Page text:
Fossil fuel emissions impact Arctic snow chemistry, scientists find
Perennial sea ice is rapidly melting in the Arctic, clearing the way for new shipping routes and fossil fuel extraction. This increased activity could have unexpected impacts on the natural chemistry of the polar region, according to researchers.
A team of scientists from Penn State, the University of Michigan, Purdue University and the University of Alaska Fairbanks found nitrogen dioxide, a pollutant produced by the extraction and burning of fossil fuel, led to higher levels of atmospheric chlorine at a remote site in Alaska located near the northern-most city in North America and a major oil field.
"We know that the Arctic is changing rapidly, but we need more observations to understand how our economic decisions, related to development and shipping, impact the natural system through links that may not immediately be obvious," said Kerri Pratt, assistant professor of chemistry at the University of Michigan, and lead author on the study.
Nitrogen dioxide undergoes a series of reactions in the atmosphere, ultimately leading to the reaction of dinitrogen pentoxide (N2O5) with aerosols produced by natural sea spray, linking the fossil fuel and natural emissions, which are both increasing in the rapidly warming Arctic, the researchers said.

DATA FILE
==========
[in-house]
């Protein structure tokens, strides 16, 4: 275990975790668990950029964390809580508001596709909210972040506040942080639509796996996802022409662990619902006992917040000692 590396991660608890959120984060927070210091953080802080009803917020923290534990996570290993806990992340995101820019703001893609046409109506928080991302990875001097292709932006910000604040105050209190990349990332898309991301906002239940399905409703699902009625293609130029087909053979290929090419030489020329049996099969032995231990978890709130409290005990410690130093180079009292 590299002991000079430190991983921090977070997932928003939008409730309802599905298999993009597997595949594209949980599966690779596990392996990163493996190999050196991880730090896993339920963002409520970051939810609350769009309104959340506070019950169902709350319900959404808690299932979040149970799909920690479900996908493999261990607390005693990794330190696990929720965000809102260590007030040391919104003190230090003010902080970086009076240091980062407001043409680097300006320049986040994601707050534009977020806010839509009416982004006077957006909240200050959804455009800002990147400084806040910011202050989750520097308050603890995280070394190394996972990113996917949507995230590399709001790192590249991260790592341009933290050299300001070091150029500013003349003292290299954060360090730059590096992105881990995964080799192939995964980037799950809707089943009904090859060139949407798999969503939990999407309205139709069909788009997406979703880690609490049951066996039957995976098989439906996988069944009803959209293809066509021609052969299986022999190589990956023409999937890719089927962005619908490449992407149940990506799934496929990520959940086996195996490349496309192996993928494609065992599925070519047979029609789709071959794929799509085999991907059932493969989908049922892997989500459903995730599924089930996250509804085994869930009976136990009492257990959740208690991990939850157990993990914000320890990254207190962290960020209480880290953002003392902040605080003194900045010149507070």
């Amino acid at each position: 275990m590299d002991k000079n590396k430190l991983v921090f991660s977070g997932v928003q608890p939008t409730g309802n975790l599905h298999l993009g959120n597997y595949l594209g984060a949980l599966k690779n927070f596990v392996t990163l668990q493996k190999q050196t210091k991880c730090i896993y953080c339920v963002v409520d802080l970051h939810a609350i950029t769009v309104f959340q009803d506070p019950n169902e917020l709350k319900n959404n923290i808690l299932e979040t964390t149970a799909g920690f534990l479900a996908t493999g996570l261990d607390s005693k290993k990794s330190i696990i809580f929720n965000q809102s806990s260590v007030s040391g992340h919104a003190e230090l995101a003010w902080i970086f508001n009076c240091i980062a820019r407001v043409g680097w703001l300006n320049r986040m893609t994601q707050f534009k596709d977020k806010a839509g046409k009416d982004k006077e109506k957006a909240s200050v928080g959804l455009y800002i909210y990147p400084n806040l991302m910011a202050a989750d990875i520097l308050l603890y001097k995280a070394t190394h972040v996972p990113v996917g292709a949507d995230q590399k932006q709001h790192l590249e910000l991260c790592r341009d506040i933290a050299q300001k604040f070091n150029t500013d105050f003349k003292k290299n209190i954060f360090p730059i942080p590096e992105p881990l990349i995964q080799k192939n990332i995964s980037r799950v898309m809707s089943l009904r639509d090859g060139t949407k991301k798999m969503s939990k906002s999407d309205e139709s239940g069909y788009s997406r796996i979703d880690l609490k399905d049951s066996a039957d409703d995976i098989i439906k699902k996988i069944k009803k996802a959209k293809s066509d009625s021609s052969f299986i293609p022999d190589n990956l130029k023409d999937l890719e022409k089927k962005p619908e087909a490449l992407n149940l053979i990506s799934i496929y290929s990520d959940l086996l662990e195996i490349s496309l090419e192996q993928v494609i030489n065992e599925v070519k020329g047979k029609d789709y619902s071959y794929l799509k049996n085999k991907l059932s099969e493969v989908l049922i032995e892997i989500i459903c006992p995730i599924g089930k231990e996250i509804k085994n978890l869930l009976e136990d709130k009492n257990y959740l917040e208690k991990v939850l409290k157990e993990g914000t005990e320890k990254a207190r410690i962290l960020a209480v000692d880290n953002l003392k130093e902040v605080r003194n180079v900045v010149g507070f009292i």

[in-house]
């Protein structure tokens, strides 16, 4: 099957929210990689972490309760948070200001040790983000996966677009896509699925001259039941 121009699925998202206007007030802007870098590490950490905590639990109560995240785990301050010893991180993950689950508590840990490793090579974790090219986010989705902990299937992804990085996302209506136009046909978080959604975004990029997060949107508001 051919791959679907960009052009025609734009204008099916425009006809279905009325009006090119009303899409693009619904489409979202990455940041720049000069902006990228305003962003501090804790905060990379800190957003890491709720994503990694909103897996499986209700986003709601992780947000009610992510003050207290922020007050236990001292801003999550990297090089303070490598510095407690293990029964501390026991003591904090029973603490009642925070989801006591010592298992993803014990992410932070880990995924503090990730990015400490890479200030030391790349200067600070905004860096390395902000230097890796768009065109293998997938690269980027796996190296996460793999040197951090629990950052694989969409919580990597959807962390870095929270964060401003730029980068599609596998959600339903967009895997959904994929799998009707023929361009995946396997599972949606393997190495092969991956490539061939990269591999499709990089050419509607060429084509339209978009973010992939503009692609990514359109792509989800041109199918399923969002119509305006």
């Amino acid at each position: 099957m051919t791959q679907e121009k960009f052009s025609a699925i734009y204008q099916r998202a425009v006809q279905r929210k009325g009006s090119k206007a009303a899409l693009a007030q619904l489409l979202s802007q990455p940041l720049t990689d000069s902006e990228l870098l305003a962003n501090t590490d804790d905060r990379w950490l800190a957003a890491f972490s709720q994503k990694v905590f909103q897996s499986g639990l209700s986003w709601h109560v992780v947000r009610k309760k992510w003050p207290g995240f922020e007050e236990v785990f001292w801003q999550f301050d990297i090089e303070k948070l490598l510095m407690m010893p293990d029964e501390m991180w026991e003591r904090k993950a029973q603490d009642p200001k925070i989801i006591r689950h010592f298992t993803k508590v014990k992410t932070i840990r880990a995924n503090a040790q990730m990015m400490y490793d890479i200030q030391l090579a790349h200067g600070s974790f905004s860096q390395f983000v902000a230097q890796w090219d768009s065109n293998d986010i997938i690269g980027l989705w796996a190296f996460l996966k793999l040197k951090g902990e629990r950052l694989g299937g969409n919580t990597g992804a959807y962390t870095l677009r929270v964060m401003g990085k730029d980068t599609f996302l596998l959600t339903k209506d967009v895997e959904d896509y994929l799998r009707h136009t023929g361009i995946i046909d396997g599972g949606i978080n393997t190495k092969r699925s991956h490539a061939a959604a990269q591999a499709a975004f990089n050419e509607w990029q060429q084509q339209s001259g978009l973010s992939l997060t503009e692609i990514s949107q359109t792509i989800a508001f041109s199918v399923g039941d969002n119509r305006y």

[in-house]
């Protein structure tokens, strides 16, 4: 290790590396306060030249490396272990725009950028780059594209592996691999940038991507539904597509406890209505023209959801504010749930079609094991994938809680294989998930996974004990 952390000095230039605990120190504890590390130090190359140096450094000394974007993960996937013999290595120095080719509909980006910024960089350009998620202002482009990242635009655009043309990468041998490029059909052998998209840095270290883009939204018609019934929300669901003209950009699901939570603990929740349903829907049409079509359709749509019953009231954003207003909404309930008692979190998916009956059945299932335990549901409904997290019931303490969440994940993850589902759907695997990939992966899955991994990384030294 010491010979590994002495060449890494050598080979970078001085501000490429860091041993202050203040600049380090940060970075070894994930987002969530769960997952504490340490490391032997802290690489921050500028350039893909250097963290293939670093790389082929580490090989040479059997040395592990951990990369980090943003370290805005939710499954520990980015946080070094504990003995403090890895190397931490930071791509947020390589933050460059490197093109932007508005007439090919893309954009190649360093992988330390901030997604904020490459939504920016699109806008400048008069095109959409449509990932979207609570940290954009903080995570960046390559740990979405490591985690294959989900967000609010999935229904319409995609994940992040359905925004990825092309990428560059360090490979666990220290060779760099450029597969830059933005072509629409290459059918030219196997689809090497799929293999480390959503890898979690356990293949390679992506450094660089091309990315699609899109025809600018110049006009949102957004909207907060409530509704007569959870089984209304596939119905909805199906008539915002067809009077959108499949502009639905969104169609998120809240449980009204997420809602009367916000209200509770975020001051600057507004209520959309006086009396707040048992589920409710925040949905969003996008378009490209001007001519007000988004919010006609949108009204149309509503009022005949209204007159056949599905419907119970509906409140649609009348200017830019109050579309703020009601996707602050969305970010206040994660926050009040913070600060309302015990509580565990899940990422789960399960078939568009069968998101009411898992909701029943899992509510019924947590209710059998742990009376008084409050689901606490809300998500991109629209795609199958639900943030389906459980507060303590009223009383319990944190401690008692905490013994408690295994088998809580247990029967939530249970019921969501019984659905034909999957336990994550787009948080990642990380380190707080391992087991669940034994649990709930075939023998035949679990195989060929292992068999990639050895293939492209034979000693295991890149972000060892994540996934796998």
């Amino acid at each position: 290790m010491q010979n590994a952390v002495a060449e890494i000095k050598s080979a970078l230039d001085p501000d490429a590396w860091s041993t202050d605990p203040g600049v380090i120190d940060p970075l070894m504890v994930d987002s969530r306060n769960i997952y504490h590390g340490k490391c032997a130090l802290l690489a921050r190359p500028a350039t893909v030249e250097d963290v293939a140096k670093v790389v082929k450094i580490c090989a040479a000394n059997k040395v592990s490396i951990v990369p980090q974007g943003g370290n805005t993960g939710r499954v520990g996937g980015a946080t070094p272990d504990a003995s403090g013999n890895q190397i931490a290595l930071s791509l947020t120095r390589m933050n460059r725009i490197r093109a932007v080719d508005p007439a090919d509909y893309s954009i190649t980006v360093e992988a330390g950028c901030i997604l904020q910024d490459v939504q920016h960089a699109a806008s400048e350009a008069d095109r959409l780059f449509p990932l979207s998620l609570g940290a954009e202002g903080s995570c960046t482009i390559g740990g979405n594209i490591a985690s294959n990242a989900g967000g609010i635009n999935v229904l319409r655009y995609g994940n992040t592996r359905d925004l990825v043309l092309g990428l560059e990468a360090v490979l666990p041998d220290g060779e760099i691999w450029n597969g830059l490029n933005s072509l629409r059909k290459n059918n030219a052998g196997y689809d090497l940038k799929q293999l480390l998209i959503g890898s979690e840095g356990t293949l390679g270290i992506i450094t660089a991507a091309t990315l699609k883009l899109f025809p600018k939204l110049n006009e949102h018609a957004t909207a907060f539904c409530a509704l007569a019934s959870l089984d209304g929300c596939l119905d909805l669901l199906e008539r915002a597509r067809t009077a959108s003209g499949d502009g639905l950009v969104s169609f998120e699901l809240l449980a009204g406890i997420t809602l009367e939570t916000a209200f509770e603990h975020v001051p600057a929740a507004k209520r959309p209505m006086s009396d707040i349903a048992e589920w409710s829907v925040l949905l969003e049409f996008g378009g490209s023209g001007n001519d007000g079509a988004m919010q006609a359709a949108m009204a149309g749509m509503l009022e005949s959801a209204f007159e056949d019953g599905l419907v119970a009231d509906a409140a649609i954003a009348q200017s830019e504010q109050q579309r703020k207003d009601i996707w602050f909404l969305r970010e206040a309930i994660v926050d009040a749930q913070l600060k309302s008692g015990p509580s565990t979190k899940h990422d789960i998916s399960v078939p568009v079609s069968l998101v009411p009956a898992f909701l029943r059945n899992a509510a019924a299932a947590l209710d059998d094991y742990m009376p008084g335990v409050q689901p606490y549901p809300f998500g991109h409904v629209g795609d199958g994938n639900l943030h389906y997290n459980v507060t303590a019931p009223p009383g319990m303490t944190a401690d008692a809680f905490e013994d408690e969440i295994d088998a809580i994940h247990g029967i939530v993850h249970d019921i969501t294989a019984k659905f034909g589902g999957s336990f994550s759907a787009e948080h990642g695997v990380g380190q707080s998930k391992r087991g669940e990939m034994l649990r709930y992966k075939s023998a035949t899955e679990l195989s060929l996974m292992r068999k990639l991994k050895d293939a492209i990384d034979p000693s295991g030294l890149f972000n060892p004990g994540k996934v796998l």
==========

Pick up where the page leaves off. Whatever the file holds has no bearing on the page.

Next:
"This study shows that if we continue burning fossil fuels in the Arctic and producing these gases, it will further impact this beautiful balance we have had there for ages," said Jose D. Fuentes, professor of atmospheric science at Penn State. "And that could accelerate the environmental changes we are seeing in the Arctic."
Arctic chlorine also enters the atmosphere through natural processes involving reactions within the snowpack, and can act as a detergent, breaking down harmful greenhouse gases. But it's unclear what impact the increased production of atmospheric chlorine linked to fossil fuel emissions, and coupled to this natural production, has on the environment, the researchers said.
The researchers reported observing elevated levels of several chlorine precursors in the study, published recently in the journal Environmental Science and Technology.
Concentrations of the gases were at their highest when air masses traveled from the direction of Utqiaġvik, Alaska, formerly named Barrow, about a mile and a half away, and from the North Slope of Alaska (Prudhoe Bay) oil fields, about 200 miles to the southeast, according to the study.
One of the gases, nitryl chloride (ClNO2), builds up and spreads at night, away from the presence of sunlight. During the day, sunlight converts the gas into highly reactive chlorine atoms that rapidly react with atmospheric pollutants.
Additional studies downwind of major Arctic fossil fuel emission sources during polar night and sunrise are necessary to further examine potential regional impacts, said the researchers, who added that those impacts could continue to grow if shipping and oil and gas extraction activities increase in the Arctic due to melting sea ice caused by the changing climate.
"This research tells people what could be expected to happen in the Arctic, but not just at the northern fringes of Alaska—at a much broader scale," Fuentes said. "This could happen throughout the Arctic where fossil fuel burning happens."